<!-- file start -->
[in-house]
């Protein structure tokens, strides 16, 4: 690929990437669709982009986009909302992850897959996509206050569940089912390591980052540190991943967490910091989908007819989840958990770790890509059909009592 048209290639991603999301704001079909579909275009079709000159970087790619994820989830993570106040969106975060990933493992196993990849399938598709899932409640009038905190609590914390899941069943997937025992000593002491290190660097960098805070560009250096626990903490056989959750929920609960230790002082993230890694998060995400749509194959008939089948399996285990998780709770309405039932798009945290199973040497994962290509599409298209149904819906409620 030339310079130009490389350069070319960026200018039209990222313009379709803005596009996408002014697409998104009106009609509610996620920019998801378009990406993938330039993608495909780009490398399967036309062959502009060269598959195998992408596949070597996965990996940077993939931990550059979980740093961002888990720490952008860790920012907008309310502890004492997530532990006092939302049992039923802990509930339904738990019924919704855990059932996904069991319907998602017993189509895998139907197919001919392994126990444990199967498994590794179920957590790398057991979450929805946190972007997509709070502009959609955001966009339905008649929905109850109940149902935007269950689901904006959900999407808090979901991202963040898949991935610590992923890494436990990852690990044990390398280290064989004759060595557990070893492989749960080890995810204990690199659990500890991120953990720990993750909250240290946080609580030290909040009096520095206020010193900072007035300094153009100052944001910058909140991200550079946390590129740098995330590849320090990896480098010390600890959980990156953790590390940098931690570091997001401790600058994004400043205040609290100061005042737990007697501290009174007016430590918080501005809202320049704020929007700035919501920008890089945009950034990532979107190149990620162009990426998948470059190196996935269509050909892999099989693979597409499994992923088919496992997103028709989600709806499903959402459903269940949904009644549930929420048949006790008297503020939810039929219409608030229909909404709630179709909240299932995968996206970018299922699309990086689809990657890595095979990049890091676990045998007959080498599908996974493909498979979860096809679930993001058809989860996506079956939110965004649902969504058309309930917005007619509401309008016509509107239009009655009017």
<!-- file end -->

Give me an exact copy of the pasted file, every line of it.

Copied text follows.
[in-house]
């Protein structure tokens, strides 16, 4: 690929990437669709982009986009909302992850897959996509206050569940089912390591980052540190991943967490910091989908007819989840958990770790890509059909009592 048209290639991603999301704001079909579909275009079709000159970087790619994820989830993570106040969106975060990933493992196993990849399938598709899932409640009038905190609590914390899941069943997937025992000593002491290190660097960098805070560009250096626990903490056989959750929920609960230790002082993230890694998060995400749509194959008939089948399996285990998780709770309405039932798009945290199973040497994962290509599409298209149904819906409620 030339310079130009490389350069070319960026200018039209990222313009379709803005596009996408002014697409998104009106009609509610996620920019998801378009990406993938330039993608495909780009490398399967036309062959502009060269598959195998992408596949070597996965990996940077993939931990550059979980740093961002888990720490952008860790920012907008309310502890004492997530532990006092939302049992039923802990509930339904738990019924919704855990059932996904069991319907998602017993189509895998139907197919001919392994126990444990199967498994590794179920957590790398057991979450929805946190972007997509709070502009959609955001966009339905008649929905109850109940149902935007269950689901904006959900999407808090979901991202963040898949991935610590992923890494436990990852690990044990390398280290064989004759060595557990070893492989749960080890995810204990690199659990500890991120953990720990993750909250240290946080609580030290909040009096520095206020010193900072007035300094153009100052944001910058909140991200550079946390590129740098995330590849320090990896480098010390600890959980990156953790590390940098931690570091997001401790600058994004400043205040609290100061005042737990007697501290009174007016430590918080501005809202320049704020929007700035919501920008890089945009950034990532979107190149990620162009990426998948470059190196996935269509050909892999099989693979597409499994992923088919496992997103028709989600709806499903959402459903269940949904009644549930929420048949006790008297503020939810039929219409608030229909909404709630179709909240299932995968996206970018299922699309990086689809990657890595095979990049890091676990045998007959080498599908996974493909498979979860096809679930993001058809989860996506079956939110965004649902969504058309309930917005007619509401309008016509509107239009009655009017």